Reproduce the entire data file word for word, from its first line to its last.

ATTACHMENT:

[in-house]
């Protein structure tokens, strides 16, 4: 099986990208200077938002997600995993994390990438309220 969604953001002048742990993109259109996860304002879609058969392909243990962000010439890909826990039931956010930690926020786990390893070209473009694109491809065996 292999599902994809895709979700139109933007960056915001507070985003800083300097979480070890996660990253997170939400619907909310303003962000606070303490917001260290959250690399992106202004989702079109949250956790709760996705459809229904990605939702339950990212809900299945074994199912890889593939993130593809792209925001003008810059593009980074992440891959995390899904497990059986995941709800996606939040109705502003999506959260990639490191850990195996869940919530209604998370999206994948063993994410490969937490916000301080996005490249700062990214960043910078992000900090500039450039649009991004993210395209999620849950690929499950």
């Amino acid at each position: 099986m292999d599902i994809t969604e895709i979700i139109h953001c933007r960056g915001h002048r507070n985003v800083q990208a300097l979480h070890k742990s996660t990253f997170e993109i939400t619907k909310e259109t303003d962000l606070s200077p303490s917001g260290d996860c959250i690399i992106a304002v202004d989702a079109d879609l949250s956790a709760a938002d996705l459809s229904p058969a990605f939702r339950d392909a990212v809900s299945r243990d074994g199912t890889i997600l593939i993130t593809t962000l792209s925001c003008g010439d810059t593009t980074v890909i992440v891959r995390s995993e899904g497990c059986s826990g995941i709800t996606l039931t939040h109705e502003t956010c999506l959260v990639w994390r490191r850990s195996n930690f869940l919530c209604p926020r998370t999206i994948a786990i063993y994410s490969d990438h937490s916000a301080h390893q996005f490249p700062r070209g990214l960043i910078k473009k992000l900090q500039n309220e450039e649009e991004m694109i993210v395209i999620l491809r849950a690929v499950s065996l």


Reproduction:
[in-house]
């Protein structure tokens, strides 16, 4: 099986990208200077938002997600995993994390990438309220 969604953001002048742990993109259109996860304002879609058969392909243990962000010439890909826990039931956010930690926020786990390893070209473009694109491809065996 292999599902994809895709979700139109933007960056915001507070985003800083300097979480070890996660990253997170939400619907909310303003962000606070303490917001260290959250690399992106202004989702079109949250956790709760996705459809229904990605939702339950990212809900299945074994199912890889593939993130593809792209925001003008810059593009980074992440891959995390899904497990059986995941709800996606939040109705502003999506959260990639490191850990195996869940919530209604998370999206994948063993994410490969937490916000301080996005490249700062990214960043910078992000900090500039450039649009991004993210395209999620849950690929499950």
């Amino acid at each position: 099986m292999d599902i994809t969604e895709i979700i139109h953001c933007r960056g915001h002048r507070n985003v800083q990208a300097l979480h070890k742990s996660t990253f997170e993109i939400t619907k909310e259109t303003d962000l606070s200077p303490s917001g260290d996860c959250i690399i992106a304002v202004d989702a079109d879609l949250s956790a709760a938002d996705l459809s229904p058969a990605f939702r339950d392909a990212v809900s299945r243990d074994g199912t890889i997600l593939i993130t593809t962000l792209s925001c003008g010439d810059t593009t980074v890909i992440v891959r995390s995993e899904g497990c059986s826990g995941i709800t996606l039931t939040h109705e502003t956010c999506l959260v990639w994390r490191r850990s195996n930690f869940l919530c209604p926020r998370t999206i994948a786990i063993y994410s490969d990438h937490s916000a301080h390893q996005f490249p700062r070209g990214l960043i910078k473009k992000l900090q500039n309220e450039e649009e991004m694109i993210v395209i999620l491809r849950a690929v499950s065996l």